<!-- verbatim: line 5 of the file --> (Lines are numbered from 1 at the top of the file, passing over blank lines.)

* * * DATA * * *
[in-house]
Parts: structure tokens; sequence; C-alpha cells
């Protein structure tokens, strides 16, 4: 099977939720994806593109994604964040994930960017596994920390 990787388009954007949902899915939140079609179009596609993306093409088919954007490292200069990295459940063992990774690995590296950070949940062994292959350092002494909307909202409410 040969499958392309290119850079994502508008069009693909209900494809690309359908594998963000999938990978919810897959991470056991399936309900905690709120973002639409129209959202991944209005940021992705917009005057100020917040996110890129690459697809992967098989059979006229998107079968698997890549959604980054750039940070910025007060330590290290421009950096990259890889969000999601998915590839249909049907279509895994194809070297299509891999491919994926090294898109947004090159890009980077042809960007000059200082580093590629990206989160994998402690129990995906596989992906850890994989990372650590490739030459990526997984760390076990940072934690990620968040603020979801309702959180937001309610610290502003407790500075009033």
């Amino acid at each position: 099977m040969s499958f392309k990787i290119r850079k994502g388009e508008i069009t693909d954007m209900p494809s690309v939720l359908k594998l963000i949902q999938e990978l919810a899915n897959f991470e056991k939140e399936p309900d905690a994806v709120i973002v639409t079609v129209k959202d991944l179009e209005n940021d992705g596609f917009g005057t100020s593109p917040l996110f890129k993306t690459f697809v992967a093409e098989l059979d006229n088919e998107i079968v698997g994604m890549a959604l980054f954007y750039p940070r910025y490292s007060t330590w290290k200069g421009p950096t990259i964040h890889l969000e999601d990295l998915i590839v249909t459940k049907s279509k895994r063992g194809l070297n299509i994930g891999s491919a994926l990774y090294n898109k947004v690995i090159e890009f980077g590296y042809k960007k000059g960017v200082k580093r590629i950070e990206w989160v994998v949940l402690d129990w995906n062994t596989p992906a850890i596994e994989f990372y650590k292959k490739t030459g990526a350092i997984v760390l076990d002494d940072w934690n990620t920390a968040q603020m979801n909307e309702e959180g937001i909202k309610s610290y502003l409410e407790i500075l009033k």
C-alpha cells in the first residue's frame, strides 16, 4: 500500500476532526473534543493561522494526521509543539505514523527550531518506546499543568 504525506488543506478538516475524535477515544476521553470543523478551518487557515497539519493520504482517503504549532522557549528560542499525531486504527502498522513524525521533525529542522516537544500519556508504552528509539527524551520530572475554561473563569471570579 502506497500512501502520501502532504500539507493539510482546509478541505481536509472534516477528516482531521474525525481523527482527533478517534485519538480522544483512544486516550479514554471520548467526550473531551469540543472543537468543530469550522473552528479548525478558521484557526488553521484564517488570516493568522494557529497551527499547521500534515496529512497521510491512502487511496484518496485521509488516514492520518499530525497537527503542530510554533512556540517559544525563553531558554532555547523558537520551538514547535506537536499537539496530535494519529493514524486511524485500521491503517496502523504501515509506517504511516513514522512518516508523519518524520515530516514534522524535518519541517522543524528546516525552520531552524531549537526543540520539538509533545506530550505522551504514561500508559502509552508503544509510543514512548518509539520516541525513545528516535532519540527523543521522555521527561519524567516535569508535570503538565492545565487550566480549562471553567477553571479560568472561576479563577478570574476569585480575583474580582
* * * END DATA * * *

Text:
C-alpha cells in the first residue's frame, strides 16, 4: 500500500476532526473534543493561522494526521509543539505514523527550531518506546499543568 504525506488543506478538516475524535477515544476521553470543523478551518487557515497539519493520504482517503504549532522557549528560542499525531486504527502498522513524525521533525529542522516537544500519556508504552528509539527524551520530572475554561473563569471570579 502506497500512501502520501502532504500539507493539510482546509478541505481536509472534516477528516482531521474525525481523527482527533478517534485519538480522544483512544486516550479514554471520548467526550473531551469540543472543537468543530469550522473552528479548525478558521484557526488553521484564517488570516493568522494557529497551527499547521500534515496529512497521510491512502487511496484518496485521509488516514492520518499530525497537527503542530510554533512556540517559544525563553531558554532555547523558537520551538514547535506537536499537539496530535494519529493514524486511524485500521491503517496502523504501515509506517504511516513514522512518516508523519518524520515530516514534522524535518519541517522543524528546516525552520531552524531549537526543540520539538509533545506530550505522551504514561500508559502509552508503544509510543514512548518509539520516541525513545528516535532519540527523543521522555521527561519524567516535569508535570503538565492545565487550566480549562471553567477553571479560568472561576479563577478570574476569585480575583474580582